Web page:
Applications are then further reviewed through their underwriting process, which includes both identification and fraud checks. In the case of consumer loans, most employed borrowers and/or their employers are contacted individually in order to verify the information provided (monthly salary for example).

After accepting a loan application, classifying each loan into a credit grade and assigning an interest rate level or band, the Platform posts the loan request online for funding on an individual or pooled basis, depending on the marketplace.

The loans are randomly offered to lenders through three different forms:

  • As whole loans, where the investor can pick and choose each loan and acquire it in full ownership, in a ring-fenced manner. This is the market that Smart Lenders AM uses because of the ability to choose and the segregation of the assets away from the platforms’ balance sheet.
  • As fractional loans, where loans are divided into smaller denomination in the form of a certificate, or a share of a loan.
  • As an investment into a passive trust, a kind of fund replicating the performance of the overall production of the platforms. This is a passive way of investing, relying on the selection of the platforms.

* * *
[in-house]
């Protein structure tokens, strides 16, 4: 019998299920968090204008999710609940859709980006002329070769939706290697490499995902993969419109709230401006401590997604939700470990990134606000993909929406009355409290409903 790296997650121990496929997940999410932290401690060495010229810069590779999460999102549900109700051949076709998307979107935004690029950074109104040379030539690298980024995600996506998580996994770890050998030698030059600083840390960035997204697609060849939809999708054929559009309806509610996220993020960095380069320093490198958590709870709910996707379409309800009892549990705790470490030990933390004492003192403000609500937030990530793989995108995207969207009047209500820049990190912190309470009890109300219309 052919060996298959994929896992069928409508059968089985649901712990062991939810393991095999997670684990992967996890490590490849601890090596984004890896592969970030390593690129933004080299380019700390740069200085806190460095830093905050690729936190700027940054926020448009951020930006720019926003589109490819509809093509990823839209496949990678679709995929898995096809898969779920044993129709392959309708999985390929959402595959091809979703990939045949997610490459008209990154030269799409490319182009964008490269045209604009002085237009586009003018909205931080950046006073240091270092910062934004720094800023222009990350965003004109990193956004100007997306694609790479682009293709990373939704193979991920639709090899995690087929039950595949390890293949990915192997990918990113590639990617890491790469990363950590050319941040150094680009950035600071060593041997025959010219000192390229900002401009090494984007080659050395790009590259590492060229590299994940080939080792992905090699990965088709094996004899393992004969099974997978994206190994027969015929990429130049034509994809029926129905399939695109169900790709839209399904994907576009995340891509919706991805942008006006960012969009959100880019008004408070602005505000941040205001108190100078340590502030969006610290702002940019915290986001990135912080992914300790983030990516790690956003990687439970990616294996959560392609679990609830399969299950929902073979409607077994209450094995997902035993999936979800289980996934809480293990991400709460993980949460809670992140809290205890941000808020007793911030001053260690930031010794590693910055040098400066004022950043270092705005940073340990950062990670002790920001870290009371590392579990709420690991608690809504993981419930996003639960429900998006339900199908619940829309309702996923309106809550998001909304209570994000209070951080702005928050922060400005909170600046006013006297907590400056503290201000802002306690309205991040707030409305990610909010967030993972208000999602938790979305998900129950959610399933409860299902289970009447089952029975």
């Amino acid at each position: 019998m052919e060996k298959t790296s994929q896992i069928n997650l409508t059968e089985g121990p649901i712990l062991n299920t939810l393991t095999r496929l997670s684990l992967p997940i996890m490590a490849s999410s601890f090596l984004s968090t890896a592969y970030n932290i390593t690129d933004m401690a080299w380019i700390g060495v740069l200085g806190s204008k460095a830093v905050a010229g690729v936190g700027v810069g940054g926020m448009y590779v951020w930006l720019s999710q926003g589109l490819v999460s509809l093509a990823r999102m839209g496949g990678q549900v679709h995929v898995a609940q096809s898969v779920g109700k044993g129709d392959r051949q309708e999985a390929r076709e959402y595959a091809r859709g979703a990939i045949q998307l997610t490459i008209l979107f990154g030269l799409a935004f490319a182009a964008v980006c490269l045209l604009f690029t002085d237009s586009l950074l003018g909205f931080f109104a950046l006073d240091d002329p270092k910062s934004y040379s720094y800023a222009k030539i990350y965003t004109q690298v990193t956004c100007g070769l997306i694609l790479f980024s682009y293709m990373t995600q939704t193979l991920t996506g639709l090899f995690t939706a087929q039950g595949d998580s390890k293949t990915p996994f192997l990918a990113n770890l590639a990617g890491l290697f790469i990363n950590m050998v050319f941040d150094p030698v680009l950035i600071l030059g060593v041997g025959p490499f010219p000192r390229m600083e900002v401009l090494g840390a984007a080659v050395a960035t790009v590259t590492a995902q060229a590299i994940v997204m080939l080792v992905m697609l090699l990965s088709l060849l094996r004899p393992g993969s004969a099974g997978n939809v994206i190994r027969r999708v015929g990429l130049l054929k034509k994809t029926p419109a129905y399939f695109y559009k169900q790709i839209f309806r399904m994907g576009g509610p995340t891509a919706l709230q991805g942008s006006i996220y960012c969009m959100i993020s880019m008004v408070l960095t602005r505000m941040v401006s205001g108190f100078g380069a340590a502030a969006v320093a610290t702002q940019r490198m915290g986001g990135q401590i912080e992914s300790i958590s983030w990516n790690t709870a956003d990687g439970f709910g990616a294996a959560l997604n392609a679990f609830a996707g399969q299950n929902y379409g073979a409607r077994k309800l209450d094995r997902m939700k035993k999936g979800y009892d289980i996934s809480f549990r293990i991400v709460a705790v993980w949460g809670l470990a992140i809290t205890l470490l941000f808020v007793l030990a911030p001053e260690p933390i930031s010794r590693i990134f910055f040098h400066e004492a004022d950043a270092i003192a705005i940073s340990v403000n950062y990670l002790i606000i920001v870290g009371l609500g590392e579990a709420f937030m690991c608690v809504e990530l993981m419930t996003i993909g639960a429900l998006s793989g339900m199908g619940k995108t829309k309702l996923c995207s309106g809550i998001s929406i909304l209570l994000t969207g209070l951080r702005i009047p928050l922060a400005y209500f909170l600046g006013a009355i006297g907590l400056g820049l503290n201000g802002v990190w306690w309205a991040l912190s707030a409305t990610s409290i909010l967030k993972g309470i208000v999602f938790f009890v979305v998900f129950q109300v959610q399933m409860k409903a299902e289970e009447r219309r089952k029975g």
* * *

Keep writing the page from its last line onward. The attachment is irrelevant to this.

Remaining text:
As a result, investors have the transparency through certain marketplaces to acquire loans based on their desired borrower criteria and risk appetite.

Once a borrower receives funding and accepts a loan offer, the amortizing loan is activated and principal and interest are paid down on a monthly basis for the specified loan term. Investors earn the stated interest net of any marketplace servicing fees and less any defaulted repayments.

Asset Class Historical Performance: 20 Straight Years of Positive Returns

Marketplace lending is not a new investment; it is a new access to a proven asset class called “prime consumer credit” and, while Lending Club and Prosper – the two US-based pioneer platforms – have a relatively recent dataset between them, consumer credit has decades of open data, specifically the money that major banks have made off credit cards.

Credit cards are a similar investment to a marketplace consumer loan. Both are simply a line of credit given to creditworthy individual Americans. Both are part of the ‘consumer credit’ asset class and, if we examine the historical performance of credit cards, we get a picture for how marketplace lending may perform in the coming years.

We can examine credit card performance via the website of the Federal Reserve (www.federalreserve.gov or https://fred.stlouisfed.org/). It shows a very profitable business pictured by the wide spread between interest rates and default rates:

Source: Board of Governors of the Federal Reserve Sytem. Quarterly data from Q2 – 1995 to Q1 – 2018 (cf. FRED website)